Dear Hollywood, stop doing remakes and reboots.
Reviewers of every movie and TV show often read a little something like this, this show was fantastic, I’ve never seen anything like it! Yes you have. You saw something like this. We all have. The same movie ideas have been regurgitated dozens of times and each time they get a little less nutritious.
Take the horror / comedy movie of 2017 Happy day of the dead,for example. A woman in college has to keep reliving the same day over and over again. It’s a good idea, isn’t it? Reliving the same day over and over again seems interesting. Well it sounded more interesting thirty years ago when Harold Ramis did it in his movie groundhog day.
Are there any differences between films? Sure. Happy day of the dead has horror elements and a cute blonde girl as the lead actress no shock there and groundhog day focuses on a middle-aged meteorologist. But at the end of the day, the main plot is that the two main characters have to keep reliving the same day over and over again until they can figure out how to get out of the loop. And, of course, both movies had to have a romance subplot in there, because what’s a great Hollywood movie without it?
Happy day of the dead is not the worst movie ever (this title goes to Bedroom by Tommy Wiseau which ironically isn’t a reboot or remake); it is simply not the most original. Then they went and made a second oneand then they went and started making a thirdand now i was going to have three Happy Death Day films where the same character has to relive the same day for the third time. A movie that wasn’t original to begin with was beaten to the ground and sucked in by all the ingenuity it had.
A trend of repetitiveness in entertainment in recent years is the reboot of old kids / teen movies and shows. iCarly, It’s so crow, Zoey 101, Lizzie McGuire. What do all of these shows have in common? If you said, are these all old kids’ shows rebooting? you would be right.
All of these shows came out in the early 2000s, aired on Nickelodeon or Disney Channel. Now, a decade and some change later, audiences who have watched these series characters live their lives as teenagers can watch them live their lives as adults. If only the people who watched Nickelodeon in 2005still watching Nickelodeon.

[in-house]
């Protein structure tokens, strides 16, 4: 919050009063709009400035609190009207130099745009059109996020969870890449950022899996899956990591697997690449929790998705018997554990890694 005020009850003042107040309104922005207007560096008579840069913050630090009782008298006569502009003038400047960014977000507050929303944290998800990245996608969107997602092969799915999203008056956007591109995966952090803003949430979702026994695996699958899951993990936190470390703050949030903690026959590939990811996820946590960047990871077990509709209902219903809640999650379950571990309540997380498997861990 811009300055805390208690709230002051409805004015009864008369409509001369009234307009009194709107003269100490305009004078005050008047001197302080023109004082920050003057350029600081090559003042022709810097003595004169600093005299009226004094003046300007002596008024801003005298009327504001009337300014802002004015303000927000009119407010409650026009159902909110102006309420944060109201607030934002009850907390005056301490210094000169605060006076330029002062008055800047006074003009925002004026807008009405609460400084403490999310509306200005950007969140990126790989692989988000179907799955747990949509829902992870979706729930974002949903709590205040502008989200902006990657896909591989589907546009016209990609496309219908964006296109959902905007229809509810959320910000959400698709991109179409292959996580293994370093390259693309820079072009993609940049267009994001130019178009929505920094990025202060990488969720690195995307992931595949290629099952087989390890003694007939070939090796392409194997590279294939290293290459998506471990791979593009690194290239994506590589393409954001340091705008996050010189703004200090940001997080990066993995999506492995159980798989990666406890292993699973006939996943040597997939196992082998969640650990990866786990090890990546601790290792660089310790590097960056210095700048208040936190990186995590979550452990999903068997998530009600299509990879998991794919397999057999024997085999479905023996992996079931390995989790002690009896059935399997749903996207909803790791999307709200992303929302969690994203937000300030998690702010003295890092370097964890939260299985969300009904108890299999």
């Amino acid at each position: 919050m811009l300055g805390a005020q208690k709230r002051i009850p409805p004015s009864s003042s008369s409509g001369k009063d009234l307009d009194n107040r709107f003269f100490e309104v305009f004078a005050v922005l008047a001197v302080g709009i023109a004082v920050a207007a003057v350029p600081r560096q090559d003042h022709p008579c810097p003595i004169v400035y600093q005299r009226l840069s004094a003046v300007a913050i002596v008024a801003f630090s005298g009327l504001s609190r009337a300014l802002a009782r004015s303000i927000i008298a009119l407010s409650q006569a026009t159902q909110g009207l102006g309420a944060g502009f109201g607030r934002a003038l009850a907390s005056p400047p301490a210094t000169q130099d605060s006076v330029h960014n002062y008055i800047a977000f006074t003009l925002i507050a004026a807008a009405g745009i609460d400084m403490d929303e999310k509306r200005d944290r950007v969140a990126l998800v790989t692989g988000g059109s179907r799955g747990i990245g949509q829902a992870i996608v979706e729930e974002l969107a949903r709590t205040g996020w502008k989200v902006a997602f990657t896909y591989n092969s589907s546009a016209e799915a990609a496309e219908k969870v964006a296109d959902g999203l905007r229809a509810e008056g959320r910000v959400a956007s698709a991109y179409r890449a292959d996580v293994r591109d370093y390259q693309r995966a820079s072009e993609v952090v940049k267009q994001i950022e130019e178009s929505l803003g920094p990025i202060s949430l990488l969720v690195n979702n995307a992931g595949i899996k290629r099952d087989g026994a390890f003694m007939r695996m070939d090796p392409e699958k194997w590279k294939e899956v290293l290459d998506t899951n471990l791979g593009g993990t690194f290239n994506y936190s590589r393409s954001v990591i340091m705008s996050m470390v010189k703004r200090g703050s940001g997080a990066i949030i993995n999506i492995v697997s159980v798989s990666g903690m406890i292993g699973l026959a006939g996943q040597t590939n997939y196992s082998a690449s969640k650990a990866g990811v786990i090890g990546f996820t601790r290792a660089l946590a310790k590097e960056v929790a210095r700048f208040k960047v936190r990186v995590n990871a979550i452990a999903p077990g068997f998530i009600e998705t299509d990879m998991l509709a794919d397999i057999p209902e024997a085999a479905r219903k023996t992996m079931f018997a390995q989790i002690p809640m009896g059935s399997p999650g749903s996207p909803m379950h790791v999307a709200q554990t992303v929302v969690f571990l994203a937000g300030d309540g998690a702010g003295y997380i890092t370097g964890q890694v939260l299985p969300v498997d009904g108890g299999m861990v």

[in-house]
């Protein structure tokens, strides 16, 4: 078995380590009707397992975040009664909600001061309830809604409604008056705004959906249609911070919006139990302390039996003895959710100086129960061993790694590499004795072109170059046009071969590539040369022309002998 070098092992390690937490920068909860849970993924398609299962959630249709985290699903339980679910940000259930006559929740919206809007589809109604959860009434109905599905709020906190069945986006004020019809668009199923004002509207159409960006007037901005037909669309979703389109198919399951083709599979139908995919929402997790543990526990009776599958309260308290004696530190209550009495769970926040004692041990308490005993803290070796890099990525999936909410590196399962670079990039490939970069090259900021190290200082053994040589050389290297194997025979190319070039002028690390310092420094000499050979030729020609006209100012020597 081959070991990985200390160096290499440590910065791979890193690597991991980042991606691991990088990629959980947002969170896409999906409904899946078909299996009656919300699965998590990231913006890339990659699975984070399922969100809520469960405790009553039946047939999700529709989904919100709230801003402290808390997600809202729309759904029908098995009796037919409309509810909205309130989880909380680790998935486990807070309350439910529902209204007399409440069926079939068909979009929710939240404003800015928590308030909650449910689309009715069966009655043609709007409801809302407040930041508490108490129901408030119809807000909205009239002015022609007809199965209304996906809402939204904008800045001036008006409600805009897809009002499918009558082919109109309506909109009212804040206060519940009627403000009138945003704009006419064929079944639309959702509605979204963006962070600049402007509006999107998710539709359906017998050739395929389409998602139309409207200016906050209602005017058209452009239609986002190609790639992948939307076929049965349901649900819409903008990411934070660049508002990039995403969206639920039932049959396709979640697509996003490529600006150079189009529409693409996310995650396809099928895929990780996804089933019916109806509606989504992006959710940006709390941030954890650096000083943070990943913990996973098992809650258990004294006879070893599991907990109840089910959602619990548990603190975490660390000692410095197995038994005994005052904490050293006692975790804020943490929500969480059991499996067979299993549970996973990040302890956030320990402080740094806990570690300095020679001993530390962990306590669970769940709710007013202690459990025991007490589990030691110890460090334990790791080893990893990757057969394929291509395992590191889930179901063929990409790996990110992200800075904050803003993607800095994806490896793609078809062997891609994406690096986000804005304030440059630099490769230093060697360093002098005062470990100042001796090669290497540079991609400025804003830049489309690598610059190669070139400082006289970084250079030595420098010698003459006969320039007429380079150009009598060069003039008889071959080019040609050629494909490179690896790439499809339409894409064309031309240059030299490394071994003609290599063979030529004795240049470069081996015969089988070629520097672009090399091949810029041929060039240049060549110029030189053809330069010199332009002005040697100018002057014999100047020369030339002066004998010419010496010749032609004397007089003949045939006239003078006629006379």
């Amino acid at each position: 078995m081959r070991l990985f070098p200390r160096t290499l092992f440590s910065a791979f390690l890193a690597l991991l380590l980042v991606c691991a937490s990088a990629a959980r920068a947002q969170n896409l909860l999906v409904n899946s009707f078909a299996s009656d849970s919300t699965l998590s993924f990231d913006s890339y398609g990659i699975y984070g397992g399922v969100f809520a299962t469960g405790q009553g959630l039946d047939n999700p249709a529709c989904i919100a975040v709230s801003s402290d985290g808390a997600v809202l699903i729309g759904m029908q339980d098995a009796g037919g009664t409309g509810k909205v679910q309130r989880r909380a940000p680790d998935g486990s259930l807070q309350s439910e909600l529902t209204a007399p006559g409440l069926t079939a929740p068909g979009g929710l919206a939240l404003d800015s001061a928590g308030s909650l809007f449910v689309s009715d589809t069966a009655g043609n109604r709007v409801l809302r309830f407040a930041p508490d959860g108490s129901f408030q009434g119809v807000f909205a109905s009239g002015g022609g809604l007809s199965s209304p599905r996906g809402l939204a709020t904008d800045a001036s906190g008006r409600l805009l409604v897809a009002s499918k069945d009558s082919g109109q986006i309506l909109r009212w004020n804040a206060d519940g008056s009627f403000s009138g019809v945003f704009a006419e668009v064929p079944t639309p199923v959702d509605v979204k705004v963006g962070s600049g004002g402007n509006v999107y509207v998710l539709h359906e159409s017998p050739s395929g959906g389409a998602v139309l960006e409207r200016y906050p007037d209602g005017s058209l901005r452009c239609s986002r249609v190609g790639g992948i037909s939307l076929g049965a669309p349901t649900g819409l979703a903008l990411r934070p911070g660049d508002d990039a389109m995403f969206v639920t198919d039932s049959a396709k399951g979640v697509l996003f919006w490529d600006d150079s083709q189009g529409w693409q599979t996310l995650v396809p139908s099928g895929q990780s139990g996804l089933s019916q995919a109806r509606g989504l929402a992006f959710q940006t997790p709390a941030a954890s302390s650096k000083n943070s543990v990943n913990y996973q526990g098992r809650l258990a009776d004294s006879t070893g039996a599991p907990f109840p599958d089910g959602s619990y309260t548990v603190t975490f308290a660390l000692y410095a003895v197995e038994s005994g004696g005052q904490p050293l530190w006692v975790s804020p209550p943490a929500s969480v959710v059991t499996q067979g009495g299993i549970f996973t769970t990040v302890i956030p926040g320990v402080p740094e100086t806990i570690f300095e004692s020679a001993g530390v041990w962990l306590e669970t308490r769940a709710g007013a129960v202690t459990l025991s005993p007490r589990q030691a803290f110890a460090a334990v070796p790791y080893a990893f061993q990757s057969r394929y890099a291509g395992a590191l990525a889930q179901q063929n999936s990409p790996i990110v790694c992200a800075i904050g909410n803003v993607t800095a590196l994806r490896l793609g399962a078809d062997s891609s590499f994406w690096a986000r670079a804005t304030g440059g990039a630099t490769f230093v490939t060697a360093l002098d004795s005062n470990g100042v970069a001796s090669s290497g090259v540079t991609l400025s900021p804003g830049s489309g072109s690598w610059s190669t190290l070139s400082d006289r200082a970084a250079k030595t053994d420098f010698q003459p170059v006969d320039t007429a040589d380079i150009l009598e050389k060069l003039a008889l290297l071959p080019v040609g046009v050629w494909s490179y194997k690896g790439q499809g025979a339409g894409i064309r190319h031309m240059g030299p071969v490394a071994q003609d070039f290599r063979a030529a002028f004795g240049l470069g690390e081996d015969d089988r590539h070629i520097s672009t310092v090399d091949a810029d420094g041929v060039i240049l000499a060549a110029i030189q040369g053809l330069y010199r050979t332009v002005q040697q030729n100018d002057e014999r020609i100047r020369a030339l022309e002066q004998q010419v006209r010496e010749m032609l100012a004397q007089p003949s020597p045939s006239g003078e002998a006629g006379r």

Children watching iCarly in 2007 are now adults, probably in their early to mid-twenties. Given that the reboot is set to air on Nickelodeon, we can expect it to still appeal to a younger and child audience. So why would Nick be calling for a reboot of the show?
Well, if there is one thing that Hollywood top people love more than not having to create a creative TV story, it’s making money easy.
Disney knows that It’s so crowworks. It lasted for four seasons in the early 2000s and people still talk about it and refer to it. He even had a spin-off, Corey at home, it may have lasted a few seasons.
The idea works; people liked it once, chances are they will like it again Disney doesn’t want to waste money on producing a new show with new cast and characters if they’re not sure audiences will hang on to it. If people don’t hang on to it, they lose money and have to think of a new idea that seems like a difficult task these days.
So, as long as audiences are still excited and nostalgic for their favorite show from years ago with new episodes, Hollywood likely won’t stop making them. They’ll be launching a whole new show every now and then so people will get hooked and know they can restart it in ten years.
In the meantime, the most important question arises: how many more Fast Furious which trailers will the world have to watch?
Audra McClain is an opinion writer. Contact her at [email protected]